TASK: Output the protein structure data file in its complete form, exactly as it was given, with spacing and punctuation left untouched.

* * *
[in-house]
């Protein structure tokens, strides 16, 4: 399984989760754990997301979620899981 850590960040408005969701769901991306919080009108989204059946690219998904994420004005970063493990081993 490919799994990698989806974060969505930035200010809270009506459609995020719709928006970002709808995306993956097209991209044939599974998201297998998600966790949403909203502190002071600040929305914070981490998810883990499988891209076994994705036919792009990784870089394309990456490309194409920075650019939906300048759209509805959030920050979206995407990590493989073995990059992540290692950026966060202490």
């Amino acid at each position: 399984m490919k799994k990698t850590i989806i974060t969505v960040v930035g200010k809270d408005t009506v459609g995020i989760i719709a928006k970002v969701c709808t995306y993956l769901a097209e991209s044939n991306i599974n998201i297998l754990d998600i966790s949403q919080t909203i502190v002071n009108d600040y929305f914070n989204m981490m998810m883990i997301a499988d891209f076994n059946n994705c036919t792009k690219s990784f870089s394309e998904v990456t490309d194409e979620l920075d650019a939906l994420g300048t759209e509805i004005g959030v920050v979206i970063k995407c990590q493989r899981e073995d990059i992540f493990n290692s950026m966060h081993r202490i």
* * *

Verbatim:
[in-house]
């Protein structure tokens, strides 16, 4: 399984989760754990997301979620899981 850590960040408005969701769901991306919080009108989204059946690219998904994420004005970063493990081993 490919799994990698989806974060969505930035200010809270009506459609995020719709928006970002709808995306993956097209991209044939599974998201297998998600966790949403909203502190002071600040929305914070981490998810883990499988891209076994994705036919792009990784870089394309990456490309194409920075650019939906300048759209509805959030920050979206995407990590493989073995990059992540290692950026966060202490």
């Amino acid at each position: 399984m490919k799994k990698t850590i989806i974060t969505v960040v930035g200010k809270d408005t009506v459609g995020i989760i719709a928006k970002v969701c709808t995306y993956l769901a097209e991209s044939n991306i599974n998201i297998l754990d998600i966790s949403q919080t909203i502190v002071n009108d600040y929305f914070n989204m981490m998810m883990i997301a499988d891209f076994n059946n994705c036919t792009k690219s990784f870089s394309e998904v990456t490309d194409e979620l920075d650019a939906l994420g300048t759209e509805i004005g959030v920050v979206i970063k995407c990590q493989r899981e073995d990059i992540f493990n290692s950026m966060h081993r202490i």